Two different Swainson’s Hawks

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Adult Swainson's HawkAdult Swainson’s Hawk – Nikon D300, f6.3, 1/800, ISO 500, Nikkor 200-400mm VR with 1.4x TC at 400mm, natural light, not baited

Red-tailed Hawks have the most variable plumages of North American hawks but Swainson’s Hawks are also pretty variable, there are light morphs, intermediate morphs and dark morphs. These images show two different Swainson’s Hawks, one adult in flight, one sub-adult perched on a post.

Look at those longs legs!

Sub-adult Swainson's HawkLight morph Swainson’s Hawk – Nikon D300, f6.3, 1/320, ISO 640, Nikkor 200-400mm VR with 1.4x TC at 400mm, natural light, not baited

Then there are the varying juvenile and sub-adult plumages too. The bird shown above is a light morph 1st year bird, or a sub-adult. I think the nearly white head is interesting.

Both of these birds were photographed last week in Montana.



  1. eric c11 August 3, 2013 at 12:43 am

    it s not easy to get a easy identification when there variation in feathers with somes species,
    it s a good post mia, with nice pictures to explain it, thanks a lot
    take care ☺

    • Mia McPherson August 3, 2013 at 6:00 am

      Eric, I hope you have a great weekend! Thanks for your comment on this Swainson’s Hawk post.

  2. Ingrid August 2, 2013 at 3:41 pm

    I’ve never seen a Swainson’s in the wild (just in a rehab setting). I discovered the plumage variations when putting together a presentation on raptors, and coming upon all sorts of distinctions between birds in photographs. I didn’t realize Swainson’s were as diverse as Red tails with respect to coloration. Thanks for pointing this out.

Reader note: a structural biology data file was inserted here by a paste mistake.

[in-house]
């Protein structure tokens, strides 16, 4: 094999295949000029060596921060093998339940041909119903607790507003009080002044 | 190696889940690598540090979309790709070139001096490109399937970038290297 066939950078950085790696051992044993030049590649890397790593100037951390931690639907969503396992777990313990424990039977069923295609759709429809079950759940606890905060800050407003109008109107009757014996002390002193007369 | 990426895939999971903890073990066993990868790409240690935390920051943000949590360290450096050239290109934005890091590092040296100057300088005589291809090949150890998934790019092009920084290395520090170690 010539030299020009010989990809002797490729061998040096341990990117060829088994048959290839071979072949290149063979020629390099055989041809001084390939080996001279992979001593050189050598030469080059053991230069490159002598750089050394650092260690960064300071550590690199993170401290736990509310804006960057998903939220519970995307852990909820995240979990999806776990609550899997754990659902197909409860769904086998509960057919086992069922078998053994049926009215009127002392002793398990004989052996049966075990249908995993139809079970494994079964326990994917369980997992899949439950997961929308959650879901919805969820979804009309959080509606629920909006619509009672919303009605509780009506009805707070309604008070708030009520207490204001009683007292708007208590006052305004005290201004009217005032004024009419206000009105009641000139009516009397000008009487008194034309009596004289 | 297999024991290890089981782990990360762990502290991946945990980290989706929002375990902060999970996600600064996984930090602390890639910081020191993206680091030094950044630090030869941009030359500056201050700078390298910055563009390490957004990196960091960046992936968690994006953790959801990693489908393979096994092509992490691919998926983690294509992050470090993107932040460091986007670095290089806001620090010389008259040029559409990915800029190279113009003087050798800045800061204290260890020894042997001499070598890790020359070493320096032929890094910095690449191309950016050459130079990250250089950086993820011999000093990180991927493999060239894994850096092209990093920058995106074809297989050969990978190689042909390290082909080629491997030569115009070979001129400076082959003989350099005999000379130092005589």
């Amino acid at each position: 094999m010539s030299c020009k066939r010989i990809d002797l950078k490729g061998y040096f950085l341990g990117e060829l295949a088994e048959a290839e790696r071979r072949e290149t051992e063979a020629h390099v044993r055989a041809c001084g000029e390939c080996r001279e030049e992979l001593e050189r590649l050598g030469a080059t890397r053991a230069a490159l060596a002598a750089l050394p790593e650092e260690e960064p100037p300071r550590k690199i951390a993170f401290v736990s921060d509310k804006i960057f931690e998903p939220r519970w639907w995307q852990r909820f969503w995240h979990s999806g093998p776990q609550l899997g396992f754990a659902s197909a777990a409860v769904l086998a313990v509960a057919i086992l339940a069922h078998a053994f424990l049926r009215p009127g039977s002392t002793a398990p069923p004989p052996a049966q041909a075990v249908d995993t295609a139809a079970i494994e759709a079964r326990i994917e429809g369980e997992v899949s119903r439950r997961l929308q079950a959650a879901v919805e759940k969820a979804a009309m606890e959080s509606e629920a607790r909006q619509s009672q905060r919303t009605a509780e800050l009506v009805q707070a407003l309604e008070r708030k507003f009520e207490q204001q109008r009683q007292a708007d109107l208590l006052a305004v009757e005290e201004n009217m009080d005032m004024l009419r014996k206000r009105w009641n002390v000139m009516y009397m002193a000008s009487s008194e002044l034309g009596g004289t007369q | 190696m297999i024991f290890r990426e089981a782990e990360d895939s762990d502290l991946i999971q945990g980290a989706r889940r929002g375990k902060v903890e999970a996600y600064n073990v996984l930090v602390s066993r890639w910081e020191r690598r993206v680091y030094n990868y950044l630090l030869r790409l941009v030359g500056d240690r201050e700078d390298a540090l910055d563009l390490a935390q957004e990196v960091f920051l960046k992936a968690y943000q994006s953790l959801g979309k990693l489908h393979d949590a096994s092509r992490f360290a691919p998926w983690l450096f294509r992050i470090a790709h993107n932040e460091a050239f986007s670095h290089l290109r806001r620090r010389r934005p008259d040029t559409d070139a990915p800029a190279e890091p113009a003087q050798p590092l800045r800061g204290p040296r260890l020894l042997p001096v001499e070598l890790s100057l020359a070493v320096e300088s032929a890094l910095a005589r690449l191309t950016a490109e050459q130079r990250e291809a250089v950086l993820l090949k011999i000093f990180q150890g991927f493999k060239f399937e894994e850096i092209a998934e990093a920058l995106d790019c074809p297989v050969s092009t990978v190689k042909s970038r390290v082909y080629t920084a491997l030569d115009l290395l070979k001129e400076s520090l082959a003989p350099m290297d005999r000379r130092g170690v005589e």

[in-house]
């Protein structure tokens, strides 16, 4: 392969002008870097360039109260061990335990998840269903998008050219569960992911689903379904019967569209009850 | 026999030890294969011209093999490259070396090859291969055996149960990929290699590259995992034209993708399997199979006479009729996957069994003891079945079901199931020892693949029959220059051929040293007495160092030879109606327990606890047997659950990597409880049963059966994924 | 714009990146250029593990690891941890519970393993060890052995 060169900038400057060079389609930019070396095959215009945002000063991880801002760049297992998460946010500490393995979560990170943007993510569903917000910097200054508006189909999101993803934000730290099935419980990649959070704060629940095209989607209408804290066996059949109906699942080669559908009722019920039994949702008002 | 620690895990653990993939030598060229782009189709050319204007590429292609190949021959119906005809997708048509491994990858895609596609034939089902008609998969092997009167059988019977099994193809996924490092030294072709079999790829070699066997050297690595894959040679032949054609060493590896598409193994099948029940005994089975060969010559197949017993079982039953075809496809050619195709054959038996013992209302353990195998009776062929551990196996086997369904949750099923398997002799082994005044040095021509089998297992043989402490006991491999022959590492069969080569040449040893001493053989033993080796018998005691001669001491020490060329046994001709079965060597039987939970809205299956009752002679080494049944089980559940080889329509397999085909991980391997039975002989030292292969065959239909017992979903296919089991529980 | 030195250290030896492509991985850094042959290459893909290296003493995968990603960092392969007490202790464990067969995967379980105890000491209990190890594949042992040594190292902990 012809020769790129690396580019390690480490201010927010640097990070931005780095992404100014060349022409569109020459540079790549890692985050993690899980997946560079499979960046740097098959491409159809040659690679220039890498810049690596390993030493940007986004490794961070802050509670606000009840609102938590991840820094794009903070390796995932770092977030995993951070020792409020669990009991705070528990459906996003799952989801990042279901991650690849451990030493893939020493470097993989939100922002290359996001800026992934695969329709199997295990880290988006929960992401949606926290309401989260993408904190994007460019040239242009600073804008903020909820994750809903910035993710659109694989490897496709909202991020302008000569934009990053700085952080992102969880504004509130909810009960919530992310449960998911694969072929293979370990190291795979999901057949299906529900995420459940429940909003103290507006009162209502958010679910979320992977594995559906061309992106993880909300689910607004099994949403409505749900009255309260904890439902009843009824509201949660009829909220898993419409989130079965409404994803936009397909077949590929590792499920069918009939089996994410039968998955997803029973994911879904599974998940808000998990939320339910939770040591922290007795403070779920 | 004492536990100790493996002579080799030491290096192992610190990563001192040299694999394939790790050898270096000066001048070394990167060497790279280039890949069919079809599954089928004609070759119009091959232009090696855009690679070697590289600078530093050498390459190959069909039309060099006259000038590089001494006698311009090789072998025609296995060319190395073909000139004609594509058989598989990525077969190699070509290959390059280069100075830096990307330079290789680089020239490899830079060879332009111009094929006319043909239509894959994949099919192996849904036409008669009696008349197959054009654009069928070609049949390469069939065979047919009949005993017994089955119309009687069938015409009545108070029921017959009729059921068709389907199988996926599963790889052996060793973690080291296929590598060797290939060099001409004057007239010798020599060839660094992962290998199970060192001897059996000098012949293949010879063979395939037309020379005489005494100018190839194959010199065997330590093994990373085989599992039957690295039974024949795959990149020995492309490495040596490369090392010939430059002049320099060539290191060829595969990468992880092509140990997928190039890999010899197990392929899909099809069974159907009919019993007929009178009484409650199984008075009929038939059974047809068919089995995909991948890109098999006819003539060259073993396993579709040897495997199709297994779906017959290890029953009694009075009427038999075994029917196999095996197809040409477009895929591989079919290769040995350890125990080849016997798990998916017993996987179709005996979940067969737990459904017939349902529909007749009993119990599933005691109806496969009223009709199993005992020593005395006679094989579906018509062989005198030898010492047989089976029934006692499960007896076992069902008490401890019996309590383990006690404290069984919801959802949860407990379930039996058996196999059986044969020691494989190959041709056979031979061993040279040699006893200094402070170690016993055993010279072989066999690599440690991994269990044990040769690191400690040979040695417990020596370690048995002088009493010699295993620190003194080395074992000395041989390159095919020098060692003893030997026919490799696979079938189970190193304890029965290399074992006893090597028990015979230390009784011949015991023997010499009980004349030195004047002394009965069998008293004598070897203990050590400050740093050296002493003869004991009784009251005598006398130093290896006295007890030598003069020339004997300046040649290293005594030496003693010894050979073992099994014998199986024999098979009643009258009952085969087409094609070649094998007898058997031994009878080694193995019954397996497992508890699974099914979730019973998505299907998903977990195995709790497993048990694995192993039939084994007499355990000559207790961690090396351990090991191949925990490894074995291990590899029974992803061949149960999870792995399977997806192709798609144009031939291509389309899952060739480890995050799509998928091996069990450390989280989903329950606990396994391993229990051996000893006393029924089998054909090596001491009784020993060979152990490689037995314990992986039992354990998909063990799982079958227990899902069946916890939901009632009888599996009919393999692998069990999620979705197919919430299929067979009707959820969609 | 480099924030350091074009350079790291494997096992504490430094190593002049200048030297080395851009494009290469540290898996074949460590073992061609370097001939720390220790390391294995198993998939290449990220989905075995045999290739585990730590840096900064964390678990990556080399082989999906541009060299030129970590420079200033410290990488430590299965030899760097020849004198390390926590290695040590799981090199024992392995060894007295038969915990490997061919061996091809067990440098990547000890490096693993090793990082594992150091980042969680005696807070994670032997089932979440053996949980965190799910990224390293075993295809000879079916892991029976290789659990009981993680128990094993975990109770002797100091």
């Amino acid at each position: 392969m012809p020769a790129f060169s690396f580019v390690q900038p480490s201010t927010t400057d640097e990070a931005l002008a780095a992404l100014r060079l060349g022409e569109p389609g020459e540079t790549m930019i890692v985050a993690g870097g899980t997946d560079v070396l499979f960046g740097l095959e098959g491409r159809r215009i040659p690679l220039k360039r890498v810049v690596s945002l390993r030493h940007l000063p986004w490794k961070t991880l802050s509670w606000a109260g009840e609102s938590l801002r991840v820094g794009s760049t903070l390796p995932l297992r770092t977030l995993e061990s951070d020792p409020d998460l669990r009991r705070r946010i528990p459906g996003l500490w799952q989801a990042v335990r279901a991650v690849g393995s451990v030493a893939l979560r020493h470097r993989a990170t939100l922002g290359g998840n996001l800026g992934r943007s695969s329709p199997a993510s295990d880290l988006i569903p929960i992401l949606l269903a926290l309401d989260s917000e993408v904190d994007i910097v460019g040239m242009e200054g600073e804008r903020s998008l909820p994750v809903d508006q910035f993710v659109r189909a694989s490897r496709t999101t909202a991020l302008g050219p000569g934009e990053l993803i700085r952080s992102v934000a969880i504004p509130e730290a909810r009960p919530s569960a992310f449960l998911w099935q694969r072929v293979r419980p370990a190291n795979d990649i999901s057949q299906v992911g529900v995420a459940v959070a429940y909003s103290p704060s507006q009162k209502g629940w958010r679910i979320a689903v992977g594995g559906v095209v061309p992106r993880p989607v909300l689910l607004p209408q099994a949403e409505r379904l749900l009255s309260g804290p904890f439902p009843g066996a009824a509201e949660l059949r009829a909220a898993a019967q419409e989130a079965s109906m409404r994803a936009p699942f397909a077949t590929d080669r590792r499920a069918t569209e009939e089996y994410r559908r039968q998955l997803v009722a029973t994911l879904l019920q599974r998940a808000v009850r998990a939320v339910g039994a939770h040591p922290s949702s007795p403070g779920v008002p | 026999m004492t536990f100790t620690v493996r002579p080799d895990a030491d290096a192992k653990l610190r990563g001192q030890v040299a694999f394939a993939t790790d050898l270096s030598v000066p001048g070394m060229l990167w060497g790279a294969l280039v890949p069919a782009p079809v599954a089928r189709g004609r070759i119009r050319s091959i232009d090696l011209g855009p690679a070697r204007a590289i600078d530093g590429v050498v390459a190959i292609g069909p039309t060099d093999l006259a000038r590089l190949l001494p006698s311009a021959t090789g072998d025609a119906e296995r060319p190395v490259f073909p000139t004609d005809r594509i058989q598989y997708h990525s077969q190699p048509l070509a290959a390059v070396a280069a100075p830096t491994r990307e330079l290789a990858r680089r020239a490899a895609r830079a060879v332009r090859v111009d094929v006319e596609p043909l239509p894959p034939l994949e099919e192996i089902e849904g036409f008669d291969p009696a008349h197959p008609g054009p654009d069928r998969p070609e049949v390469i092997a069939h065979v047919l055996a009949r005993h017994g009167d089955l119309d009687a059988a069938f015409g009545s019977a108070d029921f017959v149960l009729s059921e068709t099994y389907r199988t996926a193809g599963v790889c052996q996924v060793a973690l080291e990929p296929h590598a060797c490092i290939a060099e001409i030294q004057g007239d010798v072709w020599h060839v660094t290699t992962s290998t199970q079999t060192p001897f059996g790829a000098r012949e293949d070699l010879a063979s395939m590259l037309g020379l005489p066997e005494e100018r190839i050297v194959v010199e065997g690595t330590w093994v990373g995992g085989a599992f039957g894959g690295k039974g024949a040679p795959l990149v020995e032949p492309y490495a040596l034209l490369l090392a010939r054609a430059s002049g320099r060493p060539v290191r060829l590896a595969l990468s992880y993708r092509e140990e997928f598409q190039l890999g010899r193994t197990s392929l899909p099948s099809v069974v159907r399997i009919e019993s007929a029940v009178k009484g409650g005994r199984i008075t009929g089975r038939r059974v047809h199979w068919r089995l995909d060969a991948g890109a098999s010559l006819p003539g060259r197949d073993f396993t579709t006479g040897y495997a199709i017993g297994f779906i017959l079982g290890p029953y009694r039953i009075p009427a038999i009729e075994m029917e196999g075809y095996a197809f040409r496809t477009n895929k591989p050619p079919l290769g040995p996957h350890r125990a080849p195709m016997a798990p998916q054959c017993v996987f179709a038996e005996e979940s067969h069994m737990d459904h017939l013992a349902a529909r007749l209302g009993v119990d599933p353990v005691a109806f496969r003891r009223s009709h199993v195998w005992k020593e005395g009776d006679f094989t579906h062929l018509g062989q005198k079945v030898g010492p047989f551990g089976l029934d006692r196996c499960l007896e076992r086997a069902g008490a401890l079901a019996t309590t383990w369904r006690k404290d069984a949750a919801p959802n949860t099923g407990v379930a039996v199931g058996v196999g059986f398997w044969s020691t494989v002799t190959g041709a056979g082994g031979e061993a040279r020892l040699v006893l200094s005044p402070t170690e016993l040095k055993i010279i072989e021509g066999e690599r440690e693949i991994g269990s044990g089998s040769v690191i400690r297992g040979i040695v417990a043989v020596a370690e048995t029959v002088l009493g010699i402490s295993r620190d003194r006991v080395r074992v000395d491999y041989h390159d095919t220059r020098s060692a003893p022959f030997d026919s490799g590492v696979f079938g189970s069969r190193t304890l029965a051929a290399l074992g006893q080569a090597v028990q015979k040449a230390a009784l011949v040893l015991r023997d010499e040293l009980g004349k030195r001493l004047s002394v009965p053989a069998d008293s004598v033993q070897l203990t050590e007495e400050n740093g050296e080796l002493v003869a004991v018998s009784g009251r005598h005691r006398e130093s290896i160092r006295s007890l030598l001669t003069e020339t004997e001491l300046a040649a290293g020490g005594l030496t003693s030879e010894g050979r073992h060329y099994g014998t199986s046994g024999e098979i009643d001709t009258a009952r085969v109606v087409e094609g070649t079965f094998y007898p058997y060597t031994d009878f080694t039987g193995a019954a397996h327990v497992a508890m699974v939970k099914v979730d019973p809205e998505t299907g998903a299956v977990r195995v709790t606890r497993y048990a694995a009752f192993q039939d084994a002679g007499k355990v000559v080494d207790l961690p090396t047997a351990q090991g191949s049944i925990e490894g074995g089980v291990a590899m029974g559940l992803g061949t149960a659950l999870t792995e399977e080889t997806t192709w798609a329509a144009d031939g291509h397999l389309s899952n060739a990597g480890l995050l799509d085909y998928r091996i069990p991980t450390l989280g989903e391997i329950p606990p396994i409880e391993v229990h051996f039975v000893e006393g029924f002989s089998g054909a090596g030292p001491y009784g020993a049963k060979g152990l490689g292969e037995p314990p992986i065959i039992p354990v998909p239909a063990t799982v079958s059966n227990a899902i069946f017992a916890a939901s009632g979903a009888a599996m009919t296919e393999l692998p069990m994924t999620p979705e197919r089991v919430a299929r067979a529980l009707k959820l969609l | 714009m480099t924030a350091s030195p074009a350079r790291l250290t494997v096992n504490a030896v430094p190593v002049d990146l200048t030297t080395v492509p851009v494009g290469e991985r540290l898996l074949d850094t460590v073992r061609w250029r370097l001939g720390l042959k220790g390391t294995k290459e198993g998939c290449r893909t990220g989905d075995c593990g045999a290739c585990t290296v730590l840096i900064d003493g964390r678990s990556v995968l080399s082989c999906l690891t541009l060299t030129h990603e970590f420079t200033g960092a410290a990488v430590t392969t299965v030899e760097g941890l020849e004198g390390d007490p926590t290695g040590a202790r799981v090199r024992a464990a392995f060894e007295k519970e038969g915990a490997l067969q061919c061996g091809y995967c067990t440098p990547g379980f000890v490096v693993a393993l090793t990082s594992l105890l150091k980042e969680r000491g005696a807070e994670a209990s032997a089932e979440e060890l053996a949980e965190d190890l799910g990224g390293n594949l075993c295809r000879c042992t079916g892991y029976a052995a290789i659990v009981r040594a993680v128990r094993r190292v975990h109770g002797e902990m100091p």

• Mia McPherson August 3, 2013 at 5:54 am

      Ingrid, I hope that you will see a Swainson’s in the wild soon, they are very impressive hawks. We only have them in the warmer months and I miss them when they are gone. Thank you for your comment.

  3. Scott Simmons August 1, 2013 at 10:38 pm

    Beautiful! I love to see one of these some day.

    • Mia McPherson August 2, 2013 at 6:16 am

      I hope you see them soon Scott. Thanks for your comment.

  4. Sherry in MT August 1, 2013 at 7:50 pm

    I may have lied. Looking at your top photo, I may have a photo of one of these, now I gotta go look – I thought it was a red tail. I’m so very bad at my hawk ids and I have one coming up that I took Sunday (on a natural perch – YAY) that I’m still not sure about. Hope when you see it you can help! Off to find that possible Swainson’s

    • Mia McPherson August 2, 2013 at 6:15 am

      Looking forward to seeing that hawk image Sherry! Thanks

  5. Wally August 1, 2013 at 3:25 pm

    Wonderful photographs of a beautiful species, Mia!
    I’m continually amazed at the wide range of appearance raptors can display. I guess that’s what makes birding interesting!

    • Mia McPherson August 1, 2013 at 3:45 pm

      Thanks Wally, I find the varying plumages of raptors fascinating!

  6. M. Firpi August 1, 2013 at 8:11 am

    Great Mia, I learned how to use the word morph with you. It’s such a beautifully descriptive word.

  7. patty chadwick August 1, 2013 at 6:15 am

    Beautiful shots…nice composition in both, especially in the first frame… Interesting coloration in the juvenile…not sure I’d recognize the bird on my own.

    • Mia McPherson August 1, 2013 at 12:51 pm

      Patty, the sub-adult birds are tricky to ID, especially since Red-tailed Hawks are found in the same area. Thanks very much for your comment.

  8. Bob Bushell August 1, 2013 at 5:36 am

    It’s bad light, never mind, it is a beautiful bird, thanks Mia.

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